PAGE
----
by Taylor DuVall
Hulk, the English bulldog, was lost in a brand new city. While his human parents, Christel and Ty, spent the morning doing yard work in their new home, Hulk slipped out the gate in hopes of adventure. The frantic search began. They were worried Hulk wasn’t used to the Texas heat and might have trouble breathing.
Having not yet made friends there or met neighbors, Christel turned to the only social network she knew: Facebook. She recalls, “I placed a random post to thousands of virtual strangers. I posted on a Facebook Mom’s page to ask if the women in our city would keep an eye out for our pup.”
Dog owners like Christel and Ty are not alone in turning to technology to bring their missing pets home. Gone are the days when your only option was paper posters with a phone number and picture stapled to street posts. Modern technology is changing the game when it comes to finding missing pets.
One in three pets will be lost during their lifetime. Nearly half of lost dogs are found simply by searching the neighborhood. But what about that other half that go farther than the eye can see? Modern technology is helping find these lost pets in many ways.
One of the least expensive and easiest ways technology helps bring pets home is through social media. Facebook community groups, garage sale groups, or parent groups connect communities that would otherwise not know each other. It is as if the entire city becomes neighbors helping each other out.
In Hulk’s case, Facebook saved the day. After Christel posted her urgent plea for help, two strangers came to the rescue.
“One of the women on this site, a stranger, said she saw a post on another lost pet site from someone, a stranger to her, with a picture of my dog that they had found.”
Two people, strangers to Christel and Ty and even strangers to each other, connected only by technology, brought a beloved member of the family back home where he belonged. In less than six hours, Hulk was enjoying life again with his human family in their new home.
Social media is not the only technology reunite families with their four-legged friends. Microchips have successfully saved lost pets for years. In general, lost dogs who find their way to an animal shelter only find their families 22% of the time. When they are microchipped, however, that percentage jumps all to 52%.
Typically costing under $50, microchips are about the size of a grain of rice with a sting similar to any regular vaccination when inserted. Using radio frequency transmission, the microchip will send your pet’s ID number to a system that records your phone number and home address, so it is vital that you keep your information current. Slightly more than 40% of microchipped animals do not have their parent’s contact information accurately recorded. (If microchip updates seem too “out of sight, out of mind,” make your dog’s birthday the day you double check each year that all his or her microchip information is up to date.)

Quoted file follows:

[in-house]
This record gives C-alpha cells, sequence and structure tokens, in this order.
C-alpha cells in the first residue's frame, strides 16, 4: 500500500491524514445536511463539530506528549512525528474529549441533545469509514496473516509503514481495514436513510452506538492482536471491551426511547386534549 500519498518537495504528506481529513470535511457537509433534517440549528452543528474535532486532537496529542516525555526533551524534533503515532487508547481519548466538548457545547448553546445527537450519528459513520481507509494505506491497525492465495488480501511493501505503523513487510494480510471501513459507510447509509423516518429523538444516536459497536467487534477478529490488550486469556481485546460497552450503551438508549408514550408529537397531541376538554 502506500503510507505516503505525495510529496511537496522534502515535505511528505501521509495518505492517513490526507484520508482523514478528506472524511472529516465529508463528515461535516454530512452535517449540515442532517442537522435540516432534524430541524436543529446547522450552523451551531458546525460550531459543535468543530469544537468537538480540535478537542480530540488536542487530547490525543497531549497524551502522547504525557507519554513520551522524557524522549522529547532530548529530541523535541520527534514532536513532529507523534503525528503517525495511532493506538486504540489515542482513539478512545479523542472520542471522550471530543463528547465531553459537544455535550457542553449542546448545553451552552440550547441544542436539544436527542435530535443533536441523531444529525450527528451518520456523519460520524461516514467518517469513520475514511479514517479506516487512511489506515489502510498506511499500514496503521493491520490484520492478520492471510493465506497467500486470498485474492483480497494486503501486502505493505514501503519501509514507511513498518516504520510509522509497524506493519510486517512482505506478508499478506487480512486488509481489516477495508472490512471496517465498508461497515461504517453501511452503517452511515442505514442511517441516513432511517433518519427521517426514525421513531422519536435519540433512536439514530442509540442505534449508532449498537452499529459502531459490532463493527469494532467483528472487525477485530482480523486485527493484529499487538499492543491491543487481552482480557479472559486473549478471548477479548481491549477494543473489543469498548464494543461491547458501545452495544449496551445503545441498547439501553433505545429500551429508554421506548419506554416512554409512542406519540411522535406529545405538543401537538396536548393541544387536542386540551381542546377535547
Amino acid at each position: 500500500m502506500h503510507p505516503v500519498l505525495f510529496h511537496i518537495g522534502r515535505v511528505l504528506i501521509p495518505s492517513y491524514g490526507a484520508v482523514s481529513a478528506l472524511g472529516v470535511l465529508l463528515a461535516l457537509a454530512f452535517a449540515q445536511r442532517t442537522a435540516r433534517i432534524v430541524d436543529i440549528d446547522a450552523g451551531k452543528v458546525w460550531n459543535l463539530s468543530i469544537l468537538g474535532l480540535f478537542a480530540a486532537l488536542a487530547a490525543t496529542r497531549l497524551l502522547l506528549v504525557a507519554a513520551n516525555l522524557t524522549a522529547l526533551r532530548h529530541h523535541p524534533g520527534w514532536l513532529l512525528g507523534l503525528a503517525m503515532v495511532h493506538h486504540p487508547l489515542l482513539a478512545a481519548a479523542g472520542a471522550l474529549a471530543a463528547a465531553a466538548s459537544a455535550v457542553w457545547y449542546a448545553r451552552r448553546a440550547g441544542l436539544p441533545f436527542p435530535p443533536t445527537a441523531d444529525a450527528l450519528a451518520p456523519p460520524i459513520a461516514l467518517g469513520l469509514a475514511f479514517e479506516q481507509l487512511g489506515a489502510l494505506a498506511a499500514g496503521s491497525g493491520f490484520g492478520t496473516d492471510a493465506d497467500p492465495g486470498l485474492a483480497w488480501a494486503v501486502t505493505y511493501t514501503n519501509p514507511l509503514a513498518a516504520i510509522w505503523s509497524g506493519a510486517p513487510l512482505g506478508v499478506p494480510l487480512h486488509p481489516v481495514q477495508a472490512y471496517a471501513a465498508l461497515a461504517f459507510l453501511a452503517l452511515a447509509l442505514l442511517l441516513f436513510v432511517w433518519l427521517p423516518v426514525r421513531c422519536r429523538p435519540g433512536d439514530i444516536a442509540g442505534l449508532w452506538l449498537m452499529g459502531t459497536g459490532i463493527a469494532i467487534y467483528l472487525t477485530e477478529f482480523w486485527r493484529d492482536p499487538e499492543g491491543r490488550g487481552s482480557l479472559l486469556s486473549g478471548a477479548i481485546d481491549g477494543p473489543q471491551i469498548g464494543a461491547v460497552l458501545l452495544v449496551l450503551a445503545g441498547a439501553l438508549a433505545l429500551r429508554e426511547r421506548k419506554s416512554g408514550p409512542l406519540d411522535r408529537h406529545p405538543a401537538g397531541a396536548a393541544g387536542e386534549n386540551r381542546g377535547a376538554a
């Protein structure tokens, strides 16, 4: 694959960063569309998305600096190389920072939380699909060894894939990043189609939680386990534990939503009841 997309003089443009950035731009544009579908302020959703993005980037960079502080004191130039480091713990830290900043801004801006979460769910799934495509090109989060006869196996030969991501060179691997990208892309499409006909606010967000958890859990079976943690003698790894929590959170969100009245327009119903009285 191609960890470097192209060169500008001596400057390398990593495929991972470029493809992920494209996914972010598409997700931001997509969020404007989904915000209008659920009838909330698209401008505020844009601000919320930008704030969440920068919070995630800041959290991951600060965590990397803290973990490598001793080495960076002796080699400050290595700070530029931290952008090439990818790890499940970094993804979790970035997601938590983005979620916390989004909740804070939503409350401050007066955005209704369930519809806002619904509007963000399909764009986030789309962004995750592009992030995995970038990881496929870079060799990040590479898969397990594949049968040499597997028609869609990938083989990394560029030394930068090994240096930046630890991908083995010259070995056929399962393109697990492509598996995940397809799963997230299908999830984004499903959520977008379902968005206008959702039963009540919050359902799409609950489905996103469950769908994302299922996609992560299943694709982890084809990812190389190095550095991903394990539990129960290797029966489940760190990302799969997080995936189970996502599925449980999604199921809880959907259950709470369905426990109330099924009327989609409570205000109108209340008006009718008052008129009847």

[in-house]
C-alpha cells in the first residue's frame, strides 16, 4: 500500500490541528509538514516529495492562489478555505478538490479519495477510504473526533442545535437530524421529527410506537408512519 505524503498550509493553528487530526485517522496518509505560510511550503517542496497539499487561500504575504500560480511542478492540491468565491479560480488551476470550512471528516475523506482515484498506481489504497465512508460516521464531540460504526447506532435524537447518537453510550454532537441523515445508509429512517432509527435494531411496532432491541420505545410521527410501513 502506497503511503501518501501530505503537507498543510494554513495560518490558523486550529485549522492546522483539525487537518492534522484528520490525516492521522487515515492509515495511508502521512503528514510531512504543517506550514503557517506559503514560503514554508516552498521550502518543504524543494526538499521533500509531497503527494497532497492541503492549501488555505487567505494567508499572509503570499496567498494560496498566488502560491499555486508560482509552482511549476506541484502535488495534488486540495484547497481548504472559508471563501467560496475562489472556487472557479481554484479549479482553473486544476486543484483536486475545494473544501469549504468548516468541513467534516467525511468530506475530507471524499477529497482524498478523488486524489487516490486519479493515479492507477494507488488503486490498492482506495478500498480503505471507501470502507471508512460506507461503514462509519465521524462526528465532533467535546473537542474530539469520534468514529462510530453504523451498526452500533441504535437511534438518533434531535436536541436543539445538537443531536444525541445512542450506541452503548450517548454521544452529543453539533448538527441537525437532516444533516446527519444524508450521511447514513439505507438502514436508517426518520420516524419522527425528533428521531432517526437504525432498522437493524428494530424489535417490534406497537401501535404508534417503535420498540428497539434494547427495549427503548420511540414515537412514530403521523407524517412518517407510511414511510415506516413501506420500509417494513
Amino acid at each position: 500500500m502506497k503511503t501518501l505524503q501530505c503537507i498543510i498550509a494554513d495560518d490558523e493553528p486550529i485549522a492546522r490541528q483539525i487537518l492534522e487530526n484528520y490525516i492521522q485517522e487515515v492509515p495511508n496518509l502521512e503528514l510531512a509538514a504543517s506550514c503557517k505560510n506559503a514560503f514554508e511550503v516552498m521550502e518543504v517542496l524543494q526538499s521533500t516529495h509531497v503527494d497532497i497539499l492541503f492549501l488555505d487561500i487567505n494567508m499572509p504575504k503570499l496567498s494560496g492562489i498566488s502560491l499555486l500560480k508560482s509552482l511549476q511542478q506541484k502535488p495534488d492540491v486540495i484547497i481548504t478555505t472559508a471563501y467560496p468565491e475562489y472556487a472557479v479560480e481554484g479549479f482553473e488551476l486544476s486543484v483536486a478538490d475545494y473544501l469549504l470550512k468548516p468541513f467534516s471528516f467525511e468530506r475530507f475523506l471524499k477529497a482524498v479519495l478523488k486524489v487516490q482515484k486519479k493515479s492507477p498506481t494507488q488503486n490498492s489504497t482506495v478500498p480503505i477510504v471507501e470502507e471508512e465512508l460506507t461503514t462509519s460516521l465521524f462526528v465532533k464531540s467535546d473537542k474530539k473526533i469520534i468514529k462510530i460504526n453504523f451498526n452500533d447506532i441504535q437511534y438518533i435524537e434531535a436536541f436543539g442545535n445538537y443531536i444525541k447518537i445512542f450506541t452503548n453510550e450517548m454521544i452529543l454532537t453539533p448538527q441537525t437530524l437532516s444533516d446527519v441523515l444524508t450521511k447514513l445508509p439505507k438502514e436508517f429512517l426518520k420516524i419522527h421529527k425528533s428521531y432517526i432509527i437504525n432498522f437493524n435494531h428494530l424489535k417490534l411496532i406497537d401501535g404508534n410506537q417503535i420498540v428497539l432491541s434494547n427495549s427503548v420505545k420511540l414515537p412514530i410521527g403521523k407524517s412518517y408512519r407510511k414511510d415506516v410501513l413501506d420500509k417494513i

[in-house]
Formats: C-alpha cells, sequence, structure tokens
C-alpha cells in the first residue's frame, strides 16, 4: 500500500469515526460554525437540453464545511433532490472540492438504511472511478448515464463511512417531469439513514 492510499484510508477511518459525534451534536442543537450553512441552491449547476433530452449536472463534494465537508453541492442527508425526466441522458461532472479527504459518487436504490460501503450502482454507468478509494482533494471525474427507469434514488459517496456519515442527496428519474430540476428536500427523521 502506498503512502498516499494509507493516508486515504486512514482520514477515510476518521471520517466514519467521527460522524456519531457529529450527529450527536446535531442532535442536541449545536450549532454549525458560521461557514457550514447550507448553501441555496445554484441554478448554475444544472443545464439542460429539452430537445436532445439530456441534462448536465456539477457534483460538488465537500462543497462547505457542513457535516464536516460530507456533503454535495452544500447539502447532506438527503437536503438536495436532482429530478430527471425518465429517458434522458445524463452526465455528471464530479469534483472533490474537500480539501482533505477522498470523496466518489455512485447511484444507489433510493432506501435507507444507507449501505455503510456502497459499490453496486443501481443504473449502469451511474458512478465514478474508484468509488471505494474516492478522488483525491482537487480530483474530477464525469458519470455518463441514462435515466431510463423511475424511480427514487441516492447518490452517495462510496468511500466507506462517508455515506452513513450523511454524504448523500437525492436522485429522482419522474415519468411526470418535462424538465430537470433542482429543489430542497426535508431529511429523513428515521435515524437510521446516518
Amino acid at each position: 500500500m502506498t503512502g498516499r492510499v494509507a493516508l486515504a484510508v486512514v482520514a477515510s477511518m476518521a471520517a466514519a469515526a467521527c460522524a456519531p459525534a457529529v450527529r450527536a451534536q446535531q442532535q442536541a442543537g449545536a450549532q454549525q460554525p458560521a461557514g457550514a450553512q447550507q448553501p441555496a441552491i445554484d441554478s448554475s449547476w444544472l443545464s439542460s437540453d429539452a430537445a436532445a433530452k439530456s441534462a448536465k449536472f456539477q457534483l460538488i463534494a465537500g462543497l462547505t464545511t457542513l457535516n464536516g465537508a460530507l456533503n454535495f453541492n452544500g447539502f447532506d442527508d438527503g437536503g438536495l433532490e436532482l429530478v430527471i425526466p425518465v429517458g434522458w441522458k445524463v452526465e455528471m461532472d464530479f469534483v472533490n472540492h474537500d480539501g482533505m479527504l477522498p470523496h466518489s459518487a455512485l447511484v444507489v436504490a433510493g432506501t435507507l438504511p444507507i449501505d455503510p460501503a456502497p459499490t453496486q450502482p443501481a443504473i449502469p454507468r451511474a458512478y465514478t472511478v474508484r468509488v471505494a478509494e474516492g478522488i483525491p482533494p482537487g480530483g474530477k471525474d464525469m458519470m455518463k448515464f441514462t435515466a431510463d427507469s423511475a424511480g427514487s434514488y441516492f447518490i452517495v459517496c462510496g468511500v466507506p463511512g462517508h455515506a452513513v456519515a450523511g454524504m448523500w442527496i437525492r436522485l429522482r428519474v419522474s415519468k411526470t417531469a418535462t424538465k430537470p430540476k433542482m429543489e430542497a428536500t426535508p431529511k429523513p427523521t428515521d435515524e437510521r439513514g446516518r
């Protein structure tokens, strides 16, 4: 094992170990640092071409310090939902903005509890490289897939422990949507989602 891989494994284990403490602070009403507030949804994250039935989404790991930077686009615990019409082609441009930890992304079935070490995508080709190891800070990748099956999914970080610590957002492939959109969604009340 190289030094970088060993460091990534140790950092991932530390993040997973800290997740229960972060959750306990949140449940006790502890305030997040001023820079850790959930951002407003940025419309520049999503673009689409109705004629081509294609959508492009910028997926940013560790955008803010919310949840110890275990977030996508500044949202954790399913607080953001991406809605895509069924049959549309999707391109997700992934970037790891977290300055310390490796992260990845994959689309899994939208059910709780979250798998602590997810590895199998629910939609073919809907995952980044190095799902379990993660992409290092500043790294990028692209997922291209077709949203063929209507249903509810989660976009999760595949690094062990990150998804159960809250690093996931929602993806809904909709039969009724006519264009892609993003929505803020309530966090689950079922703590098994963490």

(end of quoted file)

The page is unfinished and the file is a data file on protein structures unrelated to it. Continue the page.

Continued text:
Both of these technologies – social media connections and microchips – revolve around your dog being found. But what if nobody has run across your pet yet? How do you find her?
This is where Bluetooth and GPS technology is leading the pack, so to speak. Touted as a way to help you find your purse, keys, or phone, GPS tracking systems are now getting attention as a valuable tool for finding missing pets.
GPS trackers come with two parts: a tracking device and a receiver, which is normally an app you download on your smartphone. The app will show you the distance between you and the tracking device, whether it is attached to a bike, a wallet, or your pet’s collar. Some GPS trackers can even be set to immediately alert you whenever your item, or pet, is out of a designated area.
Crowd GPS networking is one of the newer alternatives when it comes to finding lost or missing pets, but it is quickly becoming one of the best. These devices rely on Bluetooth to connect your device to your app. With crowd GPS networks, once your pet steps out of your Bluetooth range, a tracking crowd network steps in.
Here’s how it works: you place a GPS device on your dog’s collar, but he steps out of your Bluetooth range. Whenever another person with the same app or program gets within range of your dog, you will be sent an anonymous notification of the dog’s location. The other person does not have to be looking for your dog or even be aware he is missing. The stranger only needs to walk within range so his Bluetooth can pick up your dog’s device.
One of the best-reviewed crowd GPS networking systems out there is TrackR. Its simple system includes a quarter-sized device that can be used for all sorts of easily lost items, but its waterproof case allows you to attach the device to your dog’s collar safely.
The more people using the crowd GPS service, the more opportunities for people possibly walking nearby a missing dog. How many people are needed in a city for crowd GPS to work effectively? Fewer than you might think. Los Angeles County, for example, has more than 10 million people, yet it is calculated that only approximately 12,541 people need to be using the crowd GPS app for it to be effective.
When it comes to safeguarding your pet from getting lost, maybe the goal is not necessarily to try to determine which one technology you want to invest in. Perhaps it is best to understand the strengths and weaknesses various technologies offer. Utilizing multiple strategies is the key to bringing your furry friend back home if and when he gets out.
- Connect with local Facebook groups in case you need to rely on your online community.
- Microchip your pet and keep your current contact information updated.
- Invest in GPS tracking devices as an extra layer of backup.
Taking advantage of these technologies will help you bring your lost pet back home to her family.